Mallwitz strikes sparks with BSO in impressive American debut

November 3, 2023 at 11:52 am

By Jonathan Blumhofer

Joana Mallwitz conducted the Boston Symphony Orchestra Thursday night in music of Schubert, Tchaikovsky and Kodaly. Photo: Hilary Scott

As a rule, Germans don’t do American-style hyperbole. So perhaps the billboards recently up in Berlin declaring conductor Joana Mallwitz “the next big thing” were meant more as statements of settled fact than as breathless advertising slogans.

It sure seems that way following the 37-year-old’s American debut leading the Boston Symphony Orchestra Thursday night at Symphony Hall. To be sure, the evening’s survey of pieces by Zoltán Kodály, Tchaikovsky, and Schubert was anything but fusty or dull.

Not that Mallwitz—who, as director of the Konzerthausorchester, is the first woman to lead a major Berlin ensemble—accomplishes things by drawing undue attention to herself: she’s no show-off Dirigentin. Yesterday, every beat, cue, and gesture was impeccably precise. Yet the conductor also seemed perfectly content at times to step back and, in a pointed contrast to BSO music director Andris Nelsons, just let the orchestra play.

This was a situation to which the ensemble responded with conspicuous enthusiasm. Indeed, for dynamic range, delicacy of balances, textural clarity, energy, purpose, and color, Thursday night’s concert offered the most consistently disciplined performance the BSO has given so far this season.

What’s more, under Mallwitz’s guidance, all of those qualities combined to serve clear and, often, invigorating expressive purposes. That was especially true in the evening’s traversal of Schubert’s “Great” C-major Symphony.

Completed sometime in 1826, the four-movement piece is perhaps as well-known for its duration (Robert Schumann praised its “heavenly” 50-minute runtime) as for its inexhaustible, if repetitious, melodic density. Favoring swift tempos, taut rhythms, and a shapely line, Mallwitz made one completely forget about the clock. Hers was, instead, an interpretation of riveting drive and sweep.

Granted, the first movement, though plush-toned and directed in its outer sections, largely disregarded the second part of its Allegro ma non troppo tempo indication. Yet the bright, snapping performance was infused with gripping balletic purpose. So was the limber Scherzo. Meanwhile, the finale’s pulsing bass line (especially in the coda), channeled another type of dance, sounding, for once, more than a little like an early anticipation of house music.

In contrast, Mallwitz treated the Andante as a study in strongly shifting characters: pert and swaggering to start, then winsome and, ultimately, tragic. The shades of color the conductor drew from the BSO forces—richly blended woodwinds, nobly plangent strings, blazing brasses—all served to illuminate the movement’s structure, culminating in a moment of shattering silence following its explosive climax.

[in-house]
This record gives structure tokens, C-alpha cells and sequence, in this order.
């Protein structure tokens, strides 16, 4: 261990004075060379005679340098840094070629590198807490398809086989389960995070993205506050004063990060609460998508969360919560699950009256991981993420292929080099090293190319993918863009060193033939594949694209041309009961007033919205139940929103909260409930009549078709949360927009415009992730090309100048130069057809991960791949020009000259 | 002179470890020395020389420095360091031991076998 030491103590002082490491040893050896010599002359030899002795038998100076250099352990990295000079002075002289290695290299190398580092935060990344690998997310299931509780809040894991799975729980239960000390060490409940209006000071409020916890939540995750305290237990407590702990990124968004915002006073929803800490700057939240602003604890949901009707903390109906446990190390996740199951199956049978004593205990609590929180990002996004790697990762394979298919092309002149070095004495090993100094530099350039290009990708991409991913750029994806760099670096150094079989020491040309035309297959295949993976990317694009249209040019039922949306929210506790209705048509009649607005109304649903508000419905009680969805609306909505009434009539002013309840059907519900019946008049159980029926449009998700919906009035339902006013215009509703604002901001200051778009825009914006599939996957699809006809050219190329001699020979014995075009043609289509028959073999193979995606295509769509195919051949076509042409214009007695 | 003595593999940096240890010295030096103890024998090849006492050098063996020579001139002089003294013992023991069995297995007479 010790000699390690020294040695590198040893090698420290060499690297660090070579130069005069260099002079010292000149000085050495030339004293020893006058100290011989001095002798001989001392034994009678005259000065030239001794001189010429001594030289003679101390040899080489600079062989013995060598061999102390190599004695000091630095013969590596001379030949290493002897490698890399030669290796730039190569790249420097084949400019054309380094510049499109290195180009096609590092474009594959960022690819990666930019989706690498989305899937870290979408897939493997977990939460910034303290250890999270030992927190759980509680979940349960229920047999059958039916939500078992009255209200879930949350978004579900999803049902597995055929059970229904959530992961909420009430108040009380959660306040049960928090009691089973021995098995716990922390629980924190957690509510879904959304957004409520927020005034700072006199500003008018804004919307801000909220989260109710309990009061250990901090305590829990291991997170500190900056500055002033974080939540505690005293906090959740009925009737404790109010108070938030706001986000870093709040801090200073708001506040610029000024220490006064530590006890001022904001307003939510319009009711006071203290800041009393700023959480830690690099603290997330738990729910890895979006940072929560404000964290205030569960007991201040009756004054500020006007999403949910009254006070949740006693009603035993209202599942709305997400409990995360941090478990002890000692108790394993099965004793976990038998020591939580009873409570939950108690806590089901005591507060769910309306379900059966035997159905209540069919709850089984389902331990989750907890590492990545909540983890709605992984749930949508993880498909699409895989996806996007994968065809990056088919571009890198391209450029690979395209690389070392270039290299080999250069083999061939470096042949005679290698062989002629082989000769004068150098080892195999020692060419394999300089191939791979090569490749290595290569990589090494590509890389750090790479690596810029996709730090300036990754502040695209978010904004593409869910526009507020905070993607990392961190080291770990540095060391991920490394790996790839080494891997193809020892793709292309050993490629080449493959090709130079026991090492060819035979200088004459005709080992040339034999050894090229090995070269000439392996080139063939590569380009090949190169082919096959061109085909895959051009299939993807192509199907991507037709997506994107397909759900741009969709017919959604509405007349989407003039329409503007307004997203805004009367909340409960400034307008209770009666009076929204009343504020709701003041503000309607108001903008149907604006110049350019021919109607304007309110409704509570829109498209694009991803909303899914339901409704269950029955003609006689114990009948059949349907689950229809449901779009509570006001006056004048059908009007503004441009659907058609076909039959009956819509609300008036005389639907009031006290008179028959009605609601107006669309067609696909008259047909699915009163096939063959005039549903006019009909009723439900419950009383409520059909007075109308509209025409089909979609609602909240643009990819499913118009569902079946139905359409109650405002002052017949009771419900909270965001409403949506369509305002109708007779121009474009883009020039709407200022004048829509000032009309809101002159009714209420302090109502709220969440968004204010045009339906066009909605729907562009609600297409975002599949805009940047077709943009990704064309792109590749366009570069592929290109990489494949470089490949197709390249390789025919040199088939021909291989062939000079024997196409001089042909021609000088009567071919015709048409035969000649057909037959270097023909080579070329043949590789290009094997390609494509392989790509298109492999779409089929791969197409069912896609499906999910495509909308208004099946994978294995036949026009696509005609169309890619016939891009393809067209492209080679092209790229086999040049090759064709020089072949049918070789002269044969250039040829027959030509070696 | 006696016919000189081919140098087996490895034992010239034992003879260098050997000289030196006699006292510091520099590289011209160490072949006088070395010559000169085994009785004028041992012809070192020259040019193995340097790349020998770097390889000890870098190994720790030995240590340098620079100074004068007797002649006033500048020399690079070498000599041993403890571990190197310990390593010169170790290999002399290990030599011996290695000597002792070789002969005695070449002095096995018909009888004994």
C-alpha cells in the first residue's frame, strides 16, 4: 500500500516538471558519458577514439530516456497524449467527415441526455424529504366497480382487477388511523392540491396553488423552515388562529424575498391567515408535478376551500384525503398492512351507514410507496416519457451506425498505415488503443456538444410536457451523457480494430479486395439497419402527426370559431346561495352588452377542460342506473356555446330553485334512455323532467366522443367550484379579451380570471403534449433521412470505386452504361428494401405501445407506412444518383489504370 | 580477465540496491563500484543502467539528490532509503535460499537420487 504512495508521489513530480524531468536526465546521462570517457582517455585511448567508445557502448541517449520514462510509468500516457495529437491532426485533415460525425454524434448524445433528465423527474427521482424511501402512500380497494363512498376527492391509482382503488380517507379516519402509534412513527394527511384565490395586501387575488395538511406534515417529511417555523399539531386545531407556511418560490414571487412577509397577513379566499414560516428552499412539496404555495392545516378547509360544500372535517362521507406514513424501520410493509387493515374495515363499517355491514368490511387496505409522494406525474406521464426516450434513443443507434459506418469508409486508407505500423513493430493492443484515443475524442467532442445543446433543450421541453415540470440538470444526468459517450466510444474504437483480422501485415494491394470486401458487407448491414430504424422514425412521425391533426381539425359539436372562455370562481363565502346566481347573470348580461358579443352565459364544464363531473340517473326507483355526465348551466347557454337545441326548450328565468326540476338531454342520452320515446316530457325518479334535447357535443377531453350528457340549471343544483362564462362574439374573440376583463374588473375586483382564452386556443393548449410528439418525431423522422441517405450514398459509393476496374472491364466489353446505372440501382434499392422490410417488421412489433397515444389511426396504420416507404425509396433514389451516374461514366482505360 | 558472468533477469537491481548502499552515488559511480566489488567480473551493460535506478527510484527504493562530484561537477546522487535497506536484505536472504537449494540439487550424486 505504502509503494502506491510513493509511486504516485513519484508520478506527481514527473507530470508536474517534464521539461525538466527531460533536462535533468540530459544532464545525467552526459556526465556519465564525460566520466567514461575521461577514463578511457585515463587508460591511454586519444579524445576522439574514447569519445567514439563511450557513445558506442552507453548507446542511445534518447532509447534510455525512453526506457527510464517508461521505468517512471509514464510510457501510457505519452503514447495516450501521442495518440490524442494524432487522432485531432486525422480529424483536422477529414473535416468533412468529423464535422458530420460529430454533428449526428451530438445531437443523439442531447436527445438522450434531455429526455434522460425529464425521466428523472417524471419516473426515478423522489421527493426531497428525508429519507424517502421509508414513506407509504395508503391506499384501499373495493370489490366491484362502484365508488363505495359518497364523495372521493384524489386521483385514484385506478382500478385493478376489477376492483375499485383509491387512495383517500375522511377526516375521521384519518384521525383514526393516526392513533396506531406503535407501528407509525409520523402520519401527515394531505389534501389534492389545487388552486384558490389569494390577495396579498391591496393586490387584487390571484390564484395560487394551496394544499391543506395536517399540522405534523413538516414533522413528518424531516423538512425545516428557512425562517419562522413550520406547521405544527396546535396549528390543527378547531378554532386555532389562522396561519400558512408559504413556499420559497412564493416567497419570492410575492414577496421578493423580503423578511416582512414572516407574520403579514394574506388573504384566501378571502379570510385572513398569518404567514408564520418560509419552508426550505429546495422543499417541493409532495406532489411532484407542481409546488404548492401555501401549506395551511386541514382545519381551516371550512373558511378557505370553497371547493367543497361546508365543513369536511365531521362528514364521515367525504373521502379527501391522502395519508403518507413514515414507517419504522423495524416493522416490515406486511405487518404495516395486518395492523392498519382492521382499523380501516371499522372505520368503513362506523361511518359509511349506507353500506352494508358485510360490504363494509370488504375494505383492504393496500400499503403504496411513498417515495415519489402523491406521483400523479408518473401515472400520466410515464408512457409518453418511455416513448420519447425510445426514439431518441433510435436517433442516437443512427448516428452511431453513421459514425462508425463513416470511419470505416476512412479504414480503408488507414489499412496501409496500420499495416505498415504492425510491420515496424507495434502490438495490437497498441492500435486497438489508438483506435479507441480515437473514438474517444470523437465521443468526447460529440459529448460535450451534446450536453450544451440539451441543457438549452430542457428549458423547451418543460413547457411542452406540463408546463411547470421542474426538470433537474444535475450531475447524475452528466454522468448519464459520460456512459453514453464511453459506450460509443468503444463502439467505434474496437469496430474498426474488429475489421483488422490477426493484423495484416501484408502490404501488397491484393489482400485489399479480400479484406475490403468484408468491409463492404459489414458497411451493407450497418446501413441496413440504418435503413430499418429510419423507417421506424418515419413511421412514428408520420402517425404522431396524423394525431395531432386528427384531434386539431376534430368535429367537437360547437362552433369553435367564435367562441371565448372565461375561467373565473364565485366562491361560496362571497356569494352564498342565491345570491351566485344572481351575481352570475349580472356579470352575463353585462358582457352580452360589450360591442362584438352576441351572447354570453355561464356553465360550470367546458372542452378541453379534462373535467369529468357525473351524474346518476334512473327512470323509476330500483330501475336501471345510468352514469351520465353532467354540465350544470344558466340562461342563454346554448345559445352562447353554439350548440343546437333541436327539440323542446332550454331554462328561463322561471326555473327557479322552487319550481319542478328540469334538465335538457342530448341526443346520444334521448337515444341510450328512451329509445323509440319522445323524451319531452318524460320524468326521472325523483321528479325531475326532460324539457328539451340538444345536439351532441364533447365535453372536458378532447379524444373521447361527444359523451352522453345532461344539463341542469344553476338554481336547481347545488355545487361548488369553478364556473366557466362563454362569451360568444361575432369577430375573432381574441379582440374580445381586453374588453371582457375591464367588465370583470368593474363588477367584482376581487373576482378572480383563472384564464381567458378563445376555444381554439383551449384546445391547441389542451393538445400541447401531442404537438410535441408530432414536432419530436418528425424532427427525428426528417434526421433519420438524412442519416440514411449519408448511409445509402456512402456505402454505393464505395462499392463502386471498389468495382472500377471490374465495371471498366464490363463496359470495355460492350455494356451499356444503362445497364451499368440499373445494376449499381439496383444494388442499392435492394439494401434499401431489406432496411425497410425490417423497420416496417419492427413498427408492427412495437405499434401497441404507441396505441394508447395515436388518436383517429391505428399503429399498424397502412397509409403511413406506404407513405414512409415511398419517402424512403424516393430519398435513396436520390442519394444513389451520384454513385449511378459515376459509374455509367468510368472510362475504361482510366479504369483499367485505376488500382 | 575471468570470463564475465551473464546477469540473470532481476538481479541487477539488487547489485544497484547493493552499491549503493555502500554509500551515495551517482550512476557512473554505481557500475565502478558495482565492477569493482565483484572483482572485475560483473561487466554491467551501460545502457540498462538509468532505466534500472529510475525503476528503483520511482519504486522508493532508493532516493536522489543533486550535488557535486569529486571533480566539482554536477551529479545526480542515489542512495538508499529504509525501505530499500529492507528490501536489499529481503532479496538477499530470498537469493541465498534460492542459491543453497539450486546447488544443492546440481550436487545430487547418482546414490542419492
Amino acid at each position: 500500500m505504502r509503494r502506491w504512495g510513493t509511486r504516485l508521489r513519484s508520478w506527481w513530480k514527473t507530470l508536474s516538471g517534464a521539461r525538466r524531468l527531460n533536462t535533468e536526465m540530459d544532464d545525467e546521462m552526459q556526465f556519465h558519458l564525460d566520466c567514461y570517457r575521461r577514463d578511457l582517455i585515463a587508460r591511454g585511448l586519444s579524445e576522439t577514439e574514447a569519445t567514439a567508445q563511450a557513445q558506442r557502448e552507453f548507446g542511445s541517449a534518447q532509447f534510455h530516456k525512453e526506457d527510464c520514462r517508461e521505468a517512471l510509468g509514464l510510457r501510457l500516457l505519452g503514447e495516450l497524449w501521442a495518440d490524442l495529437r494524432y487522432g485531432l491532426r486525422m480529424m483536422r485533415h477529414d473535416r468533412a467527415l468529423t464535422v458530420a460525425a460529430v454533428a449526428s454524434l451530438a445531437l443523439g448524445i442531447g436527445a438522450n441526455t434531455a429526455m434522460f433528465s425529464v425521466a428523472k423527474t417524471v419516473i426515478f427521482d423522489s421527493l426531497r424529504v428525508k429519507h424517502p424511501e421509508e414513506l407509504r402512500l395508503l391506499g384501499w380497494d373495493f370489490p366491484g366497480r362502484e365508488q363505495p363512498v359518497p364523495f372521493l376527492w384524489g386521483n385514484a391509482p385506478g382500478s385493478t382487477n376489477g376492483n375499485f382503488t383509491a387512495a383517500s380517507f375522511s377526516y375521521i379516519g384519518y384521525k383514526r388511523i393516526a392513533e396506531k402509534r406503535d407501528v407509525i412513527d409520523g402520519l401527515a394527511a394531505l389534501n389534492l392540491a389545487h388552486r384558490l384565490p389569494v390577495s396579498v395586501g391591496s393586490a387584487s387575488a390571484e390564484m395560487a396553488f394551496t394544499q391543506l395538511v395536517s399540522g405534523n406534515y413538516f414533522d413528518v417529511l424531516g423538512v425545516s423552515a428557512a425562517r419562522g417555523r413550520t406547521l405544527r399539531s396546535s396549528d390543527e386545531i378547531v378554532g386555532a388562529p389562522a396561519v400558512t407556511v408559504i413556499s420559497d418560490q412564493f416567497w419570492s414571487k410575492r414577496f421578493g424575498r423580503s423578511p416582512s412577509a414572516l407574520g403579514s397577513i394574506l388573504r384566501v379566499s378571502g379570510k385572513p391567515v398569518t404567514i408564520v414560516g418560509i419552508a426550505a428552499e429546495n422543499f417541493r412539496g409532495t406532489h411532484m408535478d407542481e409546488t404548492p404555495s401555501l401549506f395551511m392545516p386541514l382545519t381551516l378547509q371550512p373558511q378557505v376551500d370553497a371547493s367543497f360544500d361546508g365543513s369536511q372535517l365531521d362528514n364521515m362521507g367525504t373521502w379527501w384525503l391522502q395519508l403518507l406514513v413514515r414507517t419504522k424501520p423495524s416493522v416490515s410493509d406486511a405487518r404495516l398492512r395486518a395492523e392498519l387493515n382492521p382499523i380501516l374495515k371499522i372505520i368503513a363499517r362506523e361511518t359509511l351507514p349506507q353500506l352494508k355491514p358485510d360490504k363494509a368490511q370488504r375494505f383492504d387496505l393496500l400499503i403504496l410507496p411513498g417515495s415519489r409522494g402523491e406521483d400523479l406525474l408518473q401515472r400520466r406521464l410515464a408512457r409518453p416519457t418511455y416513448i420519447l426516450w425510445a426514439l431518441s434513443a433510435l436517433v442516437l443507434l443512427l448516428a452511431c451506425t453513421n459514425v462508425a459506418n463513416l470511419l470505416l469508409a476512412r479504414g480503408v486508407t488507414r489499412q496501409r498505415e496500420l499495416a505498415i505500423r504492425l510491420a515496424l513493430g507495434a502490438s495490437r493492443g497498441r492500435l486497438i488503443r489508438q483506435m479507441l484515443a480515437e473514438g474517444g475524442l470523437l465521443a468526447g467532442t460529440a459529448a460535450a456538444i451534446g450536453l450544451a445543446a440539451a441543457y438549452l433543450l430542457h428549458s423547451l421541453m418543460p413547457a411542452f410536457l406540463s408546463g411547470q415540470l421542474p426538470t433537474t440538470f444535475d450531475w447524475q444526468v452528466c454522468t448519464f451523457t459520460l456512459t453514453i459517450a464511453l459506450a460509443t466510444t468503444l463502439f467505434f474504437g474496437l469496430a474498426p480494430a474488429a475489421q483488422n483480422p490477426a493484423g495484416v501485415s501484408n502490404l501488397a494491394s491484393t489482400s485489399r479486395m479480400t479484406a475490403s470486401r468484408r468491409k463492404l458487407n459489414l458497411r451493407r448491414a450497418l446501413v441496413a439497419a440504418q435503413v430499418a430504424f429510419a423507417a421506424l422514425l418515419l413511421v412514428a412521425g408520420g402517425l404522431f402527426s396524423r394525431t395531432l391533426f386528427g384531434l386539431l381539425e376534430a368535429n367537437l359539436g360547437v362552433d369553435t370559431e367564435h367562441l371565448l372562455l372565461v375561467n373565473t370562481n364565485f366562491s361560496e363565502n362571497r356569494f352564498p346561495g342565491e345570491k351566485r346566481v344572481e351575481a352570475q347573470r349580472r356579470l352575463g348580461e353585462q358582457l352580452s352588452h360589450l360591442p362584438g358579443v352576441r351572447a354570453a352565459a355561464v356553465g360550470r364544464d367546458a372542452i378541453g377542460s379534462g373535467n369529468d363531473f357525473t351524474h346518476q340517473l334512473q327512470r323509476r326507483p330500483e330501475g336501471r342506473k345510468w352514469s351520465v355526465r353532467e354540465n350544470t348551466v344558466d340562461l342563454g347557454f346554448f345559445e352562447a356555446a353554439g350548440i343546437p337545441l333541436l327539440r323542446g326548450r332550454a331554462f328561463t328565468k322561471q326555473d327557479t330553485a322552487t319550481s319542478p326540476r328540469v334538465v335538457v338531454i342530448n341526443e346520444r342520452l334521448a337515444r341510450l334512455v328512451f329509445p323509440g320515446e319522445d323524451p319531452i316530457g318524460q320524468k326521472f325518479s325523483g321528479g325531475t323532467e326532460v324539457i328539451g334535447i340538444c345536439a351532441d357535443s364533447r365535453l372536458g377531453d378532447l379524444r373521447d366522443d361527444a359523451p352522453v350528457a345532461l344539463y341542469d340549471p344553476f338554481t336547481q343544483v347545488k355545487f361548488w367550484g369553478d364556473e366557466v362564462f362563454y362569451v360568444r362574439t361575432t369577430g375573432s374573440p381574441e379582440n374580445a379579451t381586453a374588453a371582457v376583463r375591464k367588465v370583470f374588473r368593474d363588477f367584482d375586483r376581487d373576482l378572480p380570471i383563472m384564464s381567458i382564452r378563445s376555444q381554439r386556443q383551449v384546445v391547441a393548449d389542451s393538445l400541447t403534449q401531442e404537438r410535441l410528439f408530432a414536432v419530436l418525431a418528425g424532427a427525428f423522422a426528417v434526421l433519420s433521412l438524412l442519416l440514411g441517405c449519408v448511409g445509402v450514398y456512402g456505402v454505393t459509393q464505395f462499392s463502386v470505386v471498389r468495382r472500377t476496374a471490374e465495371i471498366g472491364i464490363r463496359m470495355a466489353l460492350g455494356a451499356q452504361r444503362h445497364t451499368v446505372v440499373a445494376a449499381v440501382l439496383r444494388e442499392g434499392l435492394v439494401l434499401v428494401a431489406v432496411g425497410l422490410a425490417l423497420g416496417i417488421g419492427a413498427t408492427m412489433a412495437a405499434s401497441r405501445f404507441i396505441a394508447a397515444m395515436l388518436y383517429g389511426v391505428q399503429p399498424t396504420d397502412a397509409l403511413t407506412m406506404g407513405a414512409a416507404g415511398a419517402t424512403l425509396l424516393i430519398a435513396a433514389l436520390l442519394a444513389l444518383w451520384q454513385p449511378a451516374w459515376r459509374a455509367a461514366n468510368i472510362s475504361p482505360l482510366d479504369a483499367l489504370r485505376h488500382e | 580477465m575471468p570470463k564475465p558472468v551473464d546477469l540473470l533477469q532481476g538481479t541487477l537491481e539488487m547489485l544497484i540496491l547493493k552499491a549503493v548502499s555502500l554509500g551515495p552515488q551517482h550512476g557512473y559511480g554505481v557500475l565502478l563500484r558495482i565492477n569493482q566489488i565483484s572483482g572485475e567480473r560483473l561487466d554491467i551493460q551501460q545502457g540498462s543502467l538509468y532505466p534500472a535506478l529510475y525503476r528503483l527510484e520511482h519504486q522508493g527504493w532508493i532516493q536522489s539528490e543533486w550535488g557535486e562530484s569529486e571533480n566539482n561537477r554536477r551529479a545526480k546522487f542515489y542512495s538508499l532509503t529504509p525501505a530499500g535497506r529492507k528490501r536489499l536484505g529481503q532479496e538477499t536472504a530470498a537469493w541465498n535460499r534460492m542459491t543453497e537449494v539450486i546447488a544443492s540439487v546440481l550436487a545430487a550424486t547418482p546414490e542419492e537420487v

Kodály’s Dances of Galánta doesn’t plumb such weighted emotional depths. Still, Thursday’s account of this Technicolor 1933 score was crisp, lucid, and well-blended. The BSO, playing the piece for the first time in more than a decade, imbued its soulful refrains and splashy embellishments with plenty of Romani zest and burnished tone.

Equally impassioned was the BSO debut of pianist Anna Vinnitskaya.

Anna Vinnitskaya performed Tchaikovsky’s Piano Concerto No. 1 with Joana Mallwitz and the BSO. Photo: Hilary Scott

A musician who combines the brawn of Yefim Bronfman with the poetic touch of Anna Fedorova, the Russian-born, Hamburg-based keyboardist was fully in command of the solo part in Tchaikovsky’s evergreen Piano Concerto No. 1. Though the somewhat brittle tone of her Steinway meant that parts of its outer movements took on a blunt edge, the rhythmic precision and dramatic focus of Vinnitskaya’s performance were absorbing.

That was especially the case in the concerto’s many inward moments. In them, the pianist exhibited both a strong understanding of musical narrative—the first movement’s potentially digressive episodes never meandered—and a gift for drawing out the melodic line. Wherever those emerged, the music’s lyrical solo moments all took flight, even in the blistering finale.

Mallwitz and the BSO were simpatico partners, playing with style, responsiveness, and resplendent lyricism. Though the second movement’s Prestissimo interlude sounded a touch delirious, the rest of the reading was well-judged in terms of tempo and tonal balance. Additionally, the Andante’s various solos were all gracefully dispatched.

Afterwards, the pianist offered more Tchaikovsky as an encore, this time an elegant rendition of “April” from The Seasons.

The program will be repeated 1:30 p.m. Friday and 8 p.m. Saturday at Symphony Hall.

Posted in Performances

One Response to “Mallwitz strikes sparks with BSO in impressive American debut”

  1. Posted Nov 05, 2023 at 2:37 pm by Mike

    I loved the concert on Thursday night. It was a magnificent performance.

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